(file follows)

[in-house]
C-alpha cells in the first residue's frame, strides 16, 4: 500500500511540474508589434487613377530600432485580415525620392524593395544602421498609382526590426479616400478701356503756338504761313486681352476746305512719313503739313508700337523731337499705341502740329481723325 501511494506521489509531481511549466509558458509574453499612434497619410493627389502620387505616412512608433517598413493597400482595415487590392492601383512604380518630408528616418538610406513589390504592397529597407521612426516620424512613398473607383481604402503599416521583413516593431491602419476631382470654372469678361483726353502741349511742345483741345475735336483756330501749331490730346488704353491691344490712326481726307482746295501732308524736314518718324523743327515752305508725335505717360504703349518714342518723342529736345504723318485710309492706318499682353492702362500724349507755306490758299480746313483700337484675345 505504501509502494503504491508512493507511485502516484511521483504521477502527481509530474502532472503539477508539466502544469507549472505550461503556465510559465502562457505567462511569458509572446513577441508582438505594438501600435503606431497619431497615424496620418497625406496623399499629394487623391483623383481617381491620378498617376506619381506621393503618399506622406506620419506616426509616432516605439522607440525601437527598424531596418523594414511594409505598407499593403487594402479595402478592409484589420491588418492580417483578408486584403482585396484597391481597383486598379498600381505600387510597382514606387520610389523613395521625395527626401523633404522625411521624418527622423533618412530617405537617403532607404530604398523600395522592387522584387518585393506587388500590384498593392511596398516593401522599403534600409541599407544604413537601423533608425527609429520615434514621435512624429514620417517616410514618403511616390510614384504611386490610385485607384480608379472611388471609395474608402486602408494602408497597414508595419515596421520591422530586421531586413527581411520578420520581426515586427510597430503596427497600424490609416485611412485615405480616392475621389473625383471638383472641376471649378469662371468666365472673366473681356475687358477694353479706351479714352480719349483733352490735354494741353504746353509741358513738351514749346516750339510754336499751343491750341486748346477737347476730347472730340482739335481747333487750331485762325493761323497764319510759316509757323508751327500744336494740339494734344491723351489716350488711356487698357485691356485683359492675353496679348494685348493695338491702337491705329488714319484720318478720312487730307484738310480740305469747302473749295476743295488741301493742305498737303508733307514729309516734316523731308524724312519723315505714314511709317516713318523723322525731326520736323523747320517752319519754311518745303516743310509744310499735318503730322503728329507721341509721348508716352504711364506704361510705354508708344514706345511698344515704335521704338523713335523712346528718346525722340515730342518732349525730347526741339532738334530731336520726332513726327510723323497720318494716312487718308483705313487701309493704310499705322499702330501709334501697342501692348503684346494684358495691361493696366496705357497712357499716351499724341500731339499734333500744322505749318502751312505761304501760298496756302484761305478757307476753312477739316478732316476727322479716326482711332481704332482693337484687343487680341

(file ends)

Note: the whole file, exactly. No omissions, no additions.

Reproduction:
[in-house]
C-alpha cells in the first residue's frame, strides 16, 4: 500500500511540474508589434487613377530600432485580415525620392524593395544602421498609382526590426479616400478701356503756338504761313486681352476746305512719313503739313508700337523731337499705341502740329481723325 501511494506521489509531481511549466509558458509574453499612434497619410493627389502620387505616412512608433517598413493597400482595415487590392492601383512604380518630408528616418538610406513589390504592397529597407521612426516620424512613398473607383481604402503599416521583413516593431491602419476631382470654372469678361483726353502741349511742345483741345475735336483756330501749331490730346488704353491691344490712326481726307482746295501732308524736314518718324523743327515752305508725335505717360504703349518714342518723342529736345504723318485710309492706318499682353492702362500724349507755306490758299480746313483700337484675345 505504501509502494503504491508512493507511485502516484511521483504521477502527481509530474502532472503539477508539466502544469507549472505550461503556465510559465502562457505567462511569458509572446513577441508582438505594438501600435503606431497619431497615424496620418497625406496623399499629394487623391483623383481617381491620378498617376506619381506621393503618399506622406506620419506616426509616432516605439522607440525601437527598424531596418523594414511594409505598407499593403487594402479595402478592409484589420491588418492580417483578408486584403482585396484597391481597383486598379498600381505600387510597382514606387520610389523613395521625395527626401523633404522625411521624418527622423533618412530617405537617403532607404530604398523600395522592387522584387518585393506587388500590384498593392511596398516593401522599403534600409541599407544604413537601423533608425527609429520615434514621435512624429514620417517616410514618403511616390510614384504611386490610385485607384480608379472611388471609395474608402486602408494602408497597414508595419515596421520591422530586421531586413527581411520578420520581426515586427510597430503596427497600424490609416485611412485615405480616392475621389473625383471638383472641376471649378469662371468666365472673366473681356475687358477694353479706351479714352480719349483733352490735354494741353504746353509741358513738351514749346516750339510754336499751343491750341486748346477737347476730347472730340482739335481747333487750331485762325493761323497764319510759316509757323508751327500744336494740339494734344491723351489716350488711356487698357485691356485683359492675353496679348494685348493695338491702337491705329488714319484720318478720312487730307484738310480740305469747302473749295476743295488741301493742305498737303508733307514729309516734316523731308524724312519723315505714314511709317516713318523723322525731326520736323523747320517752319519754311518745303516743310509744310499735318503730322503728329507721341509721348508716352504711364506704361510705354508708344514706345511698344515704335521704338523713335523712346528718346525722340515730342518732349525730347526741339532738334530731336520726332513726327510723323497720318494716312487718308483705313487701309493704310499705322499702330501709334501697342501692348503684346494684358495691361493696366496705357497712357499716351499724341500731339499734333500744322505749318502751312505761304501760298496756302484761305478757307476753312477739316478732316476727322479716326482711332481704332482693337484687343487680341